Ask the Carpenter: What to do when you find radon in your water

Ask the Expert Home Improvement
. AP

Q. We built our home 32 years ago, and our well tested high for radon recently. We must mitigate. What is the best course of action? How do we find a reputable company? We probably should have the air quality tested also.

K.G., Hopkinton

A. Radon can be removed from water by aeration or carbon filtering at the point of entry of your waterline. Aeration removes radon by blowing air up through the water. As the air bubbles rise through the water, they strip it of radon and carry it out the top of the tank and through a vent pipe to above the roofline. While this unit will cost more upfront, it has no associated disposal costs. An aeration system will remove about 99 percent of the radon and will cost $4,500.

Activated carbon removes radon as well, but it remains on the surface of the filter, where it continues to decay and give off radiation. Eventually, this filter becomes a low-level radioactive source requiring special disposal. A double charcoal system can remove up to 90 percent of the radon and costs about $1,650.

For liability reasons, I can’t recommend a radon mitigation company. What I do recommend is that you check out any company with the Better Business Bureau before you hire them.


Q. We had a sump pump system installed about four years ago. The contractor told us our land dips inward, toward the house. We’re the third house up at the bottom of a hill. Because of that, they had to direct the water flow out to the sidewalk. In the good weather, it’s fine, but in the winter, it freezes. The swath was about 3 feet wide. My husband applies ice melt and sand and puts a sawhorse where it freezes, so people will know not to walk on it. Someone must have complained to the city inspector, because we received a warning from him: Correct it or be fined. The inspector came to the house and told us we could have the water flow go into the driveway, and then onto the sidewalk. We did that, but now the swath is even wider — at least 6 feet. A “friend of a friend’’ told my husband he could dig a 6-foot trench in our driveway and have the water go underground. My gut instinct is telling me that’s illegal.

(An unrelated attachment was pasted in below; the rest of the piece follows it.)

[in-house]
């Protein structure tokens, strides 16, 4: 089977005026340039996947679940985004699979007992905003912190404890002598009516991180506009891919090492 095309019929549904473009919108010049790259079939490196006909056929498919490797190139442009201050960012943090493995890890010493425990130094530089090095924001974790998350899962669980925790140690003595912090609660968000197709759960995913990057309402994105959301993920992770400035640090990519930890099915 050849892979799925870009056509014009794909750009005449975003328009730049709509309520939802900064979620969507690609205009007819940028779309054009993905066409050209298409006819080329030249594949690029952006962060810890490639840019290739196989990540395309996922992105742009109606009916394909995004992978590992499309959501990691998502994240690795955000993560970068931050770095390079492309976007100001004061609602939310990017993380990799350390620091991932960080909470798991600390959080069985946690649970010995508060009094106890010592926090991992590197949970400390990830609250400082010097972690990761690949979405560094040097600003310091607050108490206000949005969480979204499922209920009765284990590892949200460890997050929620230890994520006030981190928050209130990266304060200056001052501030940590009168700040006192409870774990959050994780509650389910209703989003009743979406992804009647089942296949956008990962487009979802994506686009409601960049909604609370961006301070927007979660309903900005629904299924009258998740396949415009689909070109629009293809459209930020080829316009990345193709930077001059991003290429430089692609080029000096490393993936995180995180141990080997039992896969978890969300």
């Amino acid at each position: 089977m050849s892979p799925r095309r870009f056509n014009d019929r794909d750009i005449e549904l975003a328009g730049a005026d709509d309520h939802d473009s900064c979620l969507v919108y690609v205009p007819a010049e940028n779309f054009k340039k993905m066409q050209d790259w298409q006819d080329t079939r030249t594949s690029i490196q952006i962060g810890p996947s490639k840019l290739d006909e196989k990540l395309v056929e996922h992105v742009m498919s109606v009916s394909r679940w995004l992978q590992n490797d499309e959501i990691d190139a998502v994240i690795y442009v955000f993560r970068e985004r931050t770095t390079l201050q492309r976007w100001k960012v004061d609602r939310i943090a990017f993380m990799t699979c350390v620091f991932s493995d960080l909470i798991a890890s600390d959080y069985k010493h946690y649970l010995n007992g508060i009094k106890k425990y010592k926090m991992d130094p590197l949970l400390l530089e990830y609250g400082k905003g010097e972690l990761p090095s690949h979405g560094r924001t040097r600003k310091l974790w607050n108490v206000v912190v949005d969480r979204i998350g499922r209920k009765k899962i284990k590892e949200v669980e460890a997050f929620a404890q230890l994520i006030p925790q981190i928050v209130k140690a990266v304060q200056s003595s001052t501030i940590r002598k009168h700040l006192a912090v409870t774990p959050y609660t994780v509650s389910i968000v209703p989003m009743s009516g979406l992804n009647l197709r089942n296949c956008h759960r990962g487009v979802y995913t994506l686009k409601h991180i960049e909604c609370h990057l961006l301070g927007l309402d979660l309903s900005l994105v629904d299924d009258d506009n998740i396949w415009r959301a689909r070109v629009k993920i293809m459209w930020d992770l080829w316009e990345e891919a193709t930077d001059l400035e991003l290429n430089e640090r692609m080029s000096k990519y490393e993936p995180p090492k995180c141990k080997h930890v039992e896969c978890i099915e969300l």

We’re an older, partially disabled couple, and it’s getting more difficult for my husband to keep up with the freezing water. We want to get this issue resolved before the winter. What can we do to fix this?

L.Y., Everett

A. OK, I would connect my sump pump discharge pipe to a dry well. A dry well will give your sump pump water a place to go when you have hardscape issues (patios, driveways, walkways), which you do. If installed correctly, it also will work in freezing temperatures. Installing a dry well is not hard, but it is labor intensive if you do not have access to a backhoe.

This is actually a pretty straightforward fix, assuming you have the room to do it.

Install the dry well as far away from your foundation wall as possible. You will need to dig a trench from the discharge pipe to the dry well location.

If you are going to hire someone with a backhoe or excavator machine, consider having the trench installed deeper than the frostline as well. I did this for a client; we installed the discharge pipe 24 inches below ground, so its hidden and less likely to freeze.

For my dry wells, I purchase a 36-inch-round by 48-inch-deep heavy plastic culvert pipe with a heavy-duty plastic lid for future cleaning and inspection.

I drill 3/8-inch holes all around the sides of the pipe. The bottom is open and will sit on gravel.

I dig the drywell pit 12 to 24 inches larger all around, line the pit with landscape fabric to keep dirt from clogging it, fill in the bottom roughly 12 inches deep with 3/4-inch stone, install the plastic dry well, and surrounded it with 3/4-inch stone. Before filling in the final grade, I cover the lid and stone with landscape fabric to keep everything clean.

I purposely kept the dry well empty, not filling the container with gravel, to allow for a higher volume of water.

Rob Robillard is a general contractor, carpenter, editor of, and principal of a carpentry and renovation business. Send your questions to [email protected] or tweet them to @robertrobillard. Subscribe to our free real estate newsletter at